Which is not to say I don’t like Glenlivet. I do! It was the first scotch I ordered. In fact, it was the only scotch on the restaurants’ menu. I remember tasting it and thinking yes, I do like whisky. That was the end for me. It’s light and fruity, fairly smooth, but not too complex. Its mild characteristics can make it forgettable in comparison to the wide selection out there. People call it a good beginner whisky and I agree. You can test the waters with this one. Order it at a bar to see if you even like whisky. But I don’t recommend grabbing a bottle of it.
Admittedly, I do still drink it, as a mixer. Its neutral character makes it a chameleon, blending into any scotch-based drink. If I may, I’d suggest a Blood and Sand. The addition of Glenlivet enhances the fruit gives a hint of vanilla in the background.
But there are other scotches out there, scotches that highlight the varied nature of the single malt. Here are three suggestions, which I typically find in most liquor stores.
From Speyside, where there are distilleries everywhere. It’s also the same region Glenlivet is from. Speyside whiskies are divided into two camps, the lighter more floral whiskies, i.e. Glenlivet and the richer sweeter whiskies. Cragganmore falls into the latter camp. This is a good medium-bodied whisky, and a better expression of the sweeter side of Speyside. It doesn’t have that thick, syrupy taste some of the sweeter whiskies can have. It’s a great cold weather drink, something to warm the bones.
Hailing from the Orkney Islands, they were named “the best spirit in the world” …according to their website. Of course these accolades were for the 21 and 25 year bottling. I don’t suggest blowing two or three-hundred dollars on a bottle of whisky. Not yet, anyway.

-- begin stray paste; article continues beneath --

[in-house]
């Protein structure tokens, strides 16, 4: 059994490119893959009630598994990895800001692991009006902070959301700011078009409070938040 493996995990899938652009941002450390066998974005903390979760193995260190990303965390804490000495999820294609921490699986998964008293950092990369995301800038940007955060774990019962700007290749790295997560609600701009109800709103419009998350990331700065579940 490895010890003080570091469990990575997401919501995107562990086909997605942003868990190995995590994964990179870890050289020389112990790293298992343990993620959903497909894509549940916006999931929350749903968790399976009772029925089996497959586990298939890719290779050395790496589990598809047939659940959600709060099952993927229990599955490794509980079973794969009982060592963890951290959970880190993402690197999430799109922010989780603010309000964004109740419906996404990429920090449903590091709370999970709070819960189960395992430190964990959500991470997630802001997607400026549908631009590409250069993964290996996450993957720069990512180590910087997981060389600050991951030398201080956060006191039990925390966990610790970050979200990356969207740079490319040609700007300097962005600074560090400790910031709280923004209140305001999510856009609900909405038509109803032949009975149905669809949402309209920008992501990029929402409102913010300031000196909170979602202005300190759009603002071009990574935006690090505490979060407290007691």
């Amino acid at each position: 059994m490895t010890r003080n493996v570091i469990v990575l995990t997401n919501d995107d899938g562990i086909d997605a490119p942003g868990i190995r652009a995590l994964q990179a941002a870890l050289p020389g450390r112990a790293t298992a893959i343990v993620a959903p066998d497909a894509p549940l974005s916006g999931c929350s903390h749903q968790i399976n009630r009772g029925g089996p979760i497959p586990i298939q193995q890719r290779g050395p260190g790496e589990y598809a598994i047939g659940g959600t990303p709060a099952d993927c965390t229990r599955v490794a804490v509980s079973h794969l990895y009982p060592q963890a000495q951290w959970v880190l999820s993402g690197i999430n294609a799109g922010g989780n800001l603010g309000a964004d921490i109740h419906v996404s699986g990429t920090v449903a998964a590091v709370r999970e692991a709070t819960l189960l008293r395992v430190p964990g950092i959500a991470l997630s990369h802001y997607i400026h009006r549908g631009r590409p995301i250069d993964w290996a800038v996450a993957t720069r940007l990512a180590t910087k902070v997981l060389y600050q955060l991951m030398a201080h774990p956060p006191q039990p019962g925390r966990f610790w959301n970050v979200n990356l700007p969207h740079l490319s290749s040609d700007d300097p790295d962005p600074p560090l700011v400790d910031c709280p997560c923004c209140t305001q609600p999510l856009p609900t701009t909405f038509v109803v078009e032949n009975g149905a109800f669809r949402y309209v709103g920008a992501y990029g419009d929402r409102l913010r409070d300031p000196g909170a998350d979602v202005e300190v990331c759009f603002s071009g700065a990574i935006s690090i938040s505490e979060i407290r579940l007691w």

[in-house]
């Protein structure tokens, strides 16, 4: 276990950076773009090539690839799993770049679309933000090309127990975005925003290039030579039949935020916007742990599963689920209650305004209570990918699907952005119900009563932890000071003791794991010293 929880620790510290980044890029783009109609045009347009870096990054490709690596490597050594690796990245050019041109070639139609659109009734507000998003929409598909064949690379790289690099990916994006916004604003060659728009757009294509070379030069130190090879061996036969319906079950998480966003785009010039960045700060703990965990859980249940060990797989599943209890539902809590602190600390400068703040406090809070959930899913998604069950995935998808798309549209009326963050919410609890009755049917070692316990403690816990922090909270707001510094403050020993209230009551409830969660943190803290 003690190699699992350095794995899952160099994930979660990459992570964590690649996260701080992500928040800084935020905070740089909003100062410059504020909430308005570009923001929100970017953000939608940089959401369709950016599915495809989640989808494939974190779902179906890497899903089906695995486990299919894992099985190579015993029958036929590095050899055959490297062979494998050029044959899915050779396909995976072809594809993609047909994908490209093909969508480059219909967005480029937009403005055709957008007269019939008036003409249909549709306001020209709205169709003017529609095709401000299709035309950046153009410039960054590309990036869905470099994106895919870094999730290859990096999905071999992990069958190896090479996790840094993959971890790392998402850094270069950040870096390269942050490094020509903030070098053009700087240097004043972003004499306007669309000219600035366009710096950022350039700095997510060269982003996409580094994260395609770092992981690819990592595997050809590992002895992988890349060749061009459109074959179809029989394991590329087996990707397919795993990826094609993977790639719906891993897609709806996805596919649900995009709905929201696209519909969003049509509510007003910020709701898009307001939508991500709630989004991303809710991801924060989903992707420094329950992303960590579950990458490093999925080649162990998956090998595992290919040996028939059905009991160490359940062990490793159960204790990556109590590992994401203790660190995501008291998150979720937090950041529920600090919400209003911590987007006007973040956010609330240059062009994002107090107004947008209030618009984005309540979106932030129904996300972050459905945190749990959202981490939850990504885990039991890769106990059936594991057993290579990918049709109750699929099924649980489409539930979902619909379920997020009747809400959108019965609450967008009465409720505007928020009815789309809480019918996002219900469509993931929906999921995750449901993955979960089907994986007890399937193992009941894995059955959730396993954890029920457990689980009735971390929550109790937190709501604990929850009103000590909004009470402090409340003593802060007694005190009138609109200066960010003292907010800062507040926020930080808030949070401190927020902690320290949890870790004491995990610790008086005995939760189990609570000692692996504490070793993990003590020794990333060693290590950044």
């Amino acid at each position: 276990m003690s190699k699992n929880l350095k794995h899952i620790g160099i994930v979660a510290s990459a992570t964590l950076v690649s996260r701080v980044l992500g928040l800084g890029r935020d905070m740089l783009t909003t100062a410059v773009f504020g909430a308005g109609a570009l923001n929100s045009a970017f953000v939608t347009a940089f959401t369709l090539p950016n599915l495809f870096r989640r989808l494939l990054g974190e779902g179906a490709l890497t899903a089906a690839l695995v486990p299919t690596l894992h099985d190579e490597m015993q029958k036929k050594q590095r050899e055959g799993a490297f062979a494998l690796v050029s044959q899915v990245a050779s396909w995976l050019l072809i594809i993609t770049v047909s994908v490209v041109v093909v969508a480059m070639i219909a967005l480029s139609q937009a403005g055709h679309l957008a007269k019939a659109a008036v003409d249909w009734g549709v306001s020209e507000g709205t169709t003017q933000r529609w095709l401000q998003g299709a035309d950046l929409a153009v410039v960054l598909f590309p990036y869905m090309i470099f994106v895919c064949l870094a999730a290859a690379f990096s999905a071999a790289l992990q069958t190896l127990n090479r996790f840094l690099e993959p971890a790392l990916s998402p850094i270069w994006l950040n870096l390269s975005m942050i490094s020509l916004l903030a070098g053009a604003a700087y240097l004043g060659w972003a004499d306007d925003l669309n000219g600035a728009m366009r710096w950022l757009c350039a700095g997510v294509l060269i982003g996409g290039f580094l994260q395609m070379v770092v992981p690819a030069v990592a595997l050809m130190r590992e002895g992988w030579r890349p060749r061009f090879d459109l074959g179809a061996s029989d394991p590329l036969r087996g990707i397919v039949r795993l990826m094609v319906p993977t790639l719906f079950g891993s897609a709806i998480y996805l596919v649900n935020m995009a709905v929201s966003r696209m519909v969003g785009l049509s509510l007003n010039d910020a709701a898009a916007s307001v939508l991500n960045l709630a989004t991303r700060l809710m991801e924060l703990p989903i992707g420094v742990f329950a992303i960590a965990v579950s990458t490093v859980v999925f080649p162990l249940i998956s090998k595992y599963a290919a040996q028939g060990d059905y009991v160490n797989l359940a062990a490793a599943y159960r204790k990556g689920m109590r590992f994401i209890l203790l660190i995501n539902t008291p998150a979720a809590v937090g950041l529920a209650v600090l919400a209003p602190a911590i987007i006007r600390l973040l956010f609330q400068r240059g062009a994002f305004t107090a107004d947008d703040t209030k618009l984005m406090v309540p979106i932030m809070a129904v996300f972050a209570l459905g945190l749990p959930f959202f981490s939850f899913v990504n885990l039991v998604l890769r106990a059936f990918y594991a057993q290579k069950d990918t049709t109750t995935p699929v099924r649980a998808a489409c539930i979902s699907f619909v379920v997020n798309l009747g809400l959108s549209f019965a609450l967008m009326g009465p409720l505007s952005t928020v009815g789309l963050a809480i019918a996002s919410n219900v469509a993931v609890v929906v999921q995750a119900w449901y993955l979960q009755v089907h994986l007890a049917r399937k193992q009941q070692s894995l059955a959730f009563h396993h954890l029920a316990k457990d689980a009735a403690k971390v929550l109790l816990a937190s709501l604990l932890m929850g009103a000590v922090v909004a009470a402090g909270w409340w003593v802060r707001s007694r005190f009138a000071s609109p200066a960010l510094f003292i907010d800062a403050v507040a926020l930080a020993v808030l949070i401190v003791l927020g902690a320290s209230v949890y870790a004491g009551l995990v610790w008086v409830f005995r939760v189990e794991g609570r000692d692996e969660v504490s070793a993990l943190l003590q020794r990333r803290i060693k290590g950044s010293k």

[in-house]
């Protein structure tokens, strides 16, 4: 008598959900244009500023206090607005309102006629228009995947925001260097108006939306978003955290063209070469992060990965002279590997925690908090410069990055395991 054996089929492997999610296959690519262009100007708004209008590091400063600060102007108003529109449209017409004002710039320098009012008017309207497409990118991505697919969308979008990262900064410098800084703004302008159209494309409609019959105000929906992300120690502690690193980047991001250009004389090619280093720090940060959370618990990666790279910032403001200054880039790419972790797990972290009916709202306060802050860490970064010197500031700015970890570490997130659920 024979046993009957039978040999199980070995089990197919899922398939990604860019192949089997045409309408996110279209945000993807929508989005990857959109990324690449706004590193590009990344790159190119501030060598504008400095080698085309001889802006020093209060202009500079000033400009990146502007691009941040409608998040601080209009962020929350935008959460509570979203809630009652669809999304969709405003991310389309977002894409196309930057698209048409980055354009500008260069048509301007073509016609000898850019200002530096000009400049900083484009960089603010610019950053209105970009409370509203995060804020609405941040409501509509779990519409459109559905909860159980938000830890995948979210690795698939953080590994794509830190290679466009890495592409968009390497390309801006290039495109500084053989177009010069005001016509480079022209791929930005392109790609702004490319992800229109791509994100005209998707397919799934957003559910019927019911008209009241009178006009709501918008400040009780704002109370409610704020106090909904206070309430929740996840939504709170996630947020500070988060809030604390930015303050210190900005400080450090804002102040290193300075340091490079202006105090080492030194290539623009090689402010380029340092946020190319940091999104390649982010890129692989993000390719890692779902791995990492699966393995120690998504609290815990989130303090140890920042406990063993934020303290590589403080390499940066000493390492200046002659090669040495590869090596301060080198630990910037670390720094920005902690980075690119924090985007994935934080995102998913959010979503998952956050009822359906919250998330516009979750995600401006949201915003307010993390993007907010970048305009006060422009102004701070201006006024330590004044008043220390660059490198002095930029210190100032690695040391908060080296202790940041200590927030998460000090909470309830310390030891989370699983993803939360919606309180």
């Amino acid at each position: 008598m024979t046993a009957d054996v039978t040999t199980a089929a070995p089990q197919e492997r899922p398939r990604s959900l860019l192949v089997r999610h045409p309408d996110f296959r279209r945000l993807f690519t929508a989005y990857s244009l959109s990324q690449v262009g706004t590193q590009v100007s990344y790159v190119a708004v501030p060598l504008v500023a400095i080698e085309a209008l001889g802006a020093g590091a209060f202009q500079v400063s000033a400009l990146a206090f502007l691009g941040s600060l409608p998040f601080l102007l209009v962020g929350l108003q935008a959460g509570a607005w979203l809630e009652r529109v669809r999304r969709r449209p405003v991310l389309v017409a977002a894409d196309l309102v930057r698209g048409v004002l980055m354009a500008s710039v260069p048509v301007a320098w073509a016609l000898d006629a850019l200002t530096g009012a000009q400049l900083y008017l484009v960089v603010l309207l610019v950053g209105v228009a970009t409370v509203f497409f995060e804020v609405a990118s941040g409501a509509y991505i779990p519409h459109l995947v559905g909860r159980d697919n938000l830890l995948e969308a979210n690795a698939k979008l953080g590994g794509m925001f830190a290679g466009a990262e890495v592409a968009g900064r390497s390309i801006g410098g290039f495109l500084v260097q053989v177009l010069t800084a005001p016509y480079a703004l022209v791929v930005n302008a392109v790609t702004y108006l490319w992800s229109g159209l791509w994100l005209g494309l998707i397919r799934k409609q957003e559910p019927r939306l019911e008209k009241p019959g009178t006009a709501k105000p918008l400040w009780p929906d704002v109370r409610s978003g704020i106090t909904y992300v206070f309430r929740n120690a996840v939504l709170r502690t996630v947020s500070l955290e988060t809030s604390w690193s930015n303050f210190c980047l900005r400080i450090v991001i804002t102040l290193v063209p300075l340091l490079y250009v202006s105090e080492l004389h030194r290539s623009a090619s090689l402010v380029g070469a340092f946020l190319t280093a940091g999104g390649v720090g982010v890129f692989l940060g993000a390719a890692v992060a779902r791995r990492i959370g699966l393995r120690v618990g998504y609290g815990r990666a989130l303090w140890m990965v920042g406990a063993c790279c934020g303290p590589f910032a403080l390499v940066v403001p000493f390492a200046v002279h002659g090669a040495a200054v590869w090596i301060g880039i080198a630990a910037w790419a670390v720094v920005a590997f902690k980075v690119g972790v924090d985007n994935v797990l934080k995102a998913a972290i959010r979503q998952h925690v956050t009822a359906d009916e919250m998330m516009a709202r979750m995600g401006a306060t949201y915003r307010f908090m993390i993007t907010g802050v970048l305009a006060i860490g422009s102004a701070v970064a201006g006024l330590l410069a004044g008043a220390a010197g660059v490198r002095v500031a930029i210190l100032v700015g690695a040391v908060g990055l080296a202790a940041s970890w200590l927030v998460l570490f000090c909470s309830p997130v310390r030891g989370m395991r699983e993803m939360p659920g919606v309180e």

The 12-year is a nice dram. It has a grassy sharpness on the nose, initial citrus and a dry finish. Reminds me a little of white wine. It is light bodied with very little smoke and peat. If you’re getting into scotch, that may be a good thing. Islay malts, which are known for the aforementioned characteristics, are a little overpowering as a starter bottle. I say work up to it.
On the other hand, smoke is a defining characteristic of most whisky, so my third suggestion has a healthy dose of it.
I believe this is the only distillery in the Isle of Skye. So this is an island malt, which means smokier than the other regions. The taste isn’t overpowering, but the initial nosing will trick you. You’ll smell a good amount of smoke but the taste is smooth with some pepper and a hint of sweetness in the background. Some people say it’s pungent, though I never thought so. But my foray into island scotch was Laphroaig, which I like but tastes like some sort of distilled bog monster. This is a full-bodied whisky, with a bigger flavor than Highland Park and Cragganmore. It’s all sea spray and bonfire, if that can even be qualified as a flavor. Give it a try.
Article by Adrienne Bardes